I once worked for a company that published lies.
First, there was "Give Piece A Chance," an expose on Second Amenders who thought finances shouldn't be an impediment to constitutional rights and so distributed firearms and ammo to the homeless. Then came "Xtreme Cuisine," a discourse involving a secret supper club where well-heeled diners enjoyed salads of saguaro cactus and sausage crafted from flanks of wild hippopotamus, plus monkey brain stew and tenderloin of Bichon Frise.
All lies, and published by a respectable, or at least profitable, newspaper with a flair for pranks. There were no pugs-taste-better-than-pigs banquets, nor did do-gooders supply the destitute with Glocks. Folks back then were gullible. In addition to dozens either condemning or praising street-level gun giveaways, a handful called a fake hotline seeking free firearms. A producer for "60 Minutes II" was put in touch with the paper's editor, who posed as Pete Whippit, founder of Arm The Homeless, and penned a truthful follow-up piece titled "Disarm The Clueless."
Good fun, maybe, back when rumors and falsehoods didn't spread like they do these days. Stakes are higher now – the truth, everyone knows, is sacred. This is why we have outfits like Twitter.
On Thanksgiving eve, Greg Bishop, who works both for WMAY radio and The Center Square, an internet media outlet, reported for Center Square that a state House investigative committee established to probe corruption allegations involving Speaker Michael Madigan, had released documents received from ComEd, which is paying $200 million to settle bribery accusations.
It was straight news delivered in a straight way, with hardly any adjectives or adverbs. Bishop was first to report the release of documents, and his story included comment from lawmakers on both sides of the aisle. The story also included a link to the documents to help the curious decide for themselves whether the most powerful man in Illinois government is a crook.
Bishop's scoop did not pass muster with Twitter. "Warning: This link may be unsafe," read a warning label that showed up instead of Bishop's story when would-be readers clicked on the link in his tweet. "The link you are trying to access has been identified by Twitter or our partners as being potentially spammy or unsafe." Among other things, Twitter warned that the link to a story about Statehouse corruption might include "violent or misleading content that could lead to real-world harm."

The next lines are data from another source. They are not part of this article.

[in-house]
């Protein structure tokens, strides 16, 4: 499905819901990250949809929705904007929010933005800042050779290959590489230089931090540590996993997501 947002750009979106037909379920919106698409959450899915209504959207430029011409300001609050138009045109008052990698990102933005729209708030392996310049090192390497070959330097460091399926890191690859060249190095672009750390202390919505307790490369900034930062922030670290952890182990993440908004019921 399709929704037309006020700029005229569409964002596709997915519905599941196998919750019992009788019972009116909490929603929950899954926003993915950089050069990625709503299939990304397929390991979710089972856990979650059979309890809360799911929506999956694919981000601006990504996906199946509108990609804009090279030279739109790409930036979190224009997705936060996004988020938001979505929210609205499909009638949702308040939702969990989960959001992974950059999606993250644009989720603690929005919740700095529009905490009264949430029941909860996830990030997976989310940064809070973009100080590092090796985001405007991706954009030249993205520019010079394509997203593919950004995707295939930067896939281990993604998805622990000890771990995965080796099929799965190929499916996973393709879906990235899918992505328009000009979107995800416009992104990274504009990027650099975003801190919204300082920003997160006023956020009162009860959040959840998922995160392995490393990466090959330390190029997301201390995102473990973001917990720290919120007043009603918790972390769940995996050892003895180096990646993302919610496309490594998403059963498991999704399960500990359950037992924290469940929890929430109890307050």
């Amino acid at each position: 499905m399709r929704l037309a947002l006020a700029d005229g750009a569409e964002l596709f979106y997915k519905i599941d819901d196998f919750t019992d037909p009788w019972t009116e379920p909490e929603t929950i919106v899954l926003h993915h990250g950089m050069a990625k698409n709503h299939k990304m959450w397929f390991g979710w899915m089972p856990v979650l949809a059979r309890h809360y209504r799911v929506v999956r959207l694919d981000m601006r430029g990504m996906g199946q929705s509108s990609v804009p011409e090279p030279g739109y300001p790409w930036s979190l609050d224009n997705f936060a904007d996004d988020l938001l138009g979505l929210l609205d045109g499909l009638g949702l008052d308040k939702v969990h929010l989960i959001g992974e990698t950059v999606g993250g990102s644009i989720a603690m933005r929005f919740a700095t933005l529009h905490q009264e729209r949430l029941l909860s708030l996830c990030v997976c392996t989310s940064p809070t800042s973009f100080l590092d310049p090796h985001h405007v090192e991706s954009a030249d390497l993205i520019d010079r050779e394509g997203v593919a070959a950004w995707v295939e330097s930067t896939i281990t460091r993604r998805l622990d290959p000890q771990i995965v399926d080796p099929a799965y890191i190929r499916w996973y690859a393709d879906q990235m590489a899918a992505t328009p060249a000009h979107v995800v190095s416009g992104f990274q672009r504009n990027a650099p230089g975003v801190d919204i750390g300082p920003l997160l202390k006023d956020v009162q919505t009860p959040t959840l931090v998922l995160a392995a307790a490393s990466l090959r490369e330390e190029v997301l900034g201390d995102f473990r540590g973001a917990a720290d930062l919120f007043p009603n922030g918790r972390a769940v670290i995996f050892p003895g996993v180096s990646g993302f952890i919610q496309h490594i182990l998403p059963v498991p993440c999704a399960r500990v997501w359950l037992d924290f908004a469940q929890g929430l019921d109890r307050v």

That might be one way to increase readership. "Banned in Boston," after all, has long been a way to boost books to bestseller lists. On the other hand, who wants to be lumped in with Donald Trump, whose tweets, also, have been blocked by Twitter on the grounds that what the president had to say about the November election "might be misleading about an election or other civic process." It is a good thing that he's the rare politician who fibs.
I don't regularly read The Center Square, a nonprofit that leans conservative and won't disclose donors, but lots of other people do. For good or ill, papers throughout Illinois publish the outfit's content, and The Center Square, for good or ill, has a desk in the Statehouse press room, which is supposed to be reserved for respectable, objective news operations like Illinois Times. To their credit, legislative leaders have refused Bishop credentials on the grounds that he works for an organization driven by an agenda.
Chris Krug, president and publisher of The Center Square, says that 100 or so Center Square tweets recently have been blocked by Twitter. It is not, per se, censorship, Krug rightly notes: Twitter, as a corporation, is free to allow or ban anything it desires. "I'm not mad at Twitter, I'm just confused by Twitter," Krug tells me. "Twitter took a story down that was a well-written story that advanced a story that was years in the making."
While The Center Square sits in Twitter's penalty box, trustworthy media companies such as The New York Times have free reign, even when promoting fibs. The 1619 Project, which earned the Times a Pulitzer Prize last year, is one example. A central premise of the endeavor, that the Revolutionary War was fought to preserve slavery in America, has been credibly discredited by credible historians. Making matters worse, a fact-checker for the paper was warned prior to publication that the premise wasn't accurate. Making matters even worse, the paper, after winning the Pulitzer, edited the story, without alerting anyone, to soften the discredited claim that colonists went to war to keep slaves. Founding fathers, if they were alive today, might have a legitimate libel suit. For more information, go to #1619Project on Twitter, where supporters and critics of a flawed newspaper story throw rocks at each other.
And pass the hippopotamus.
Contact Bruce Rushton at email@example.com.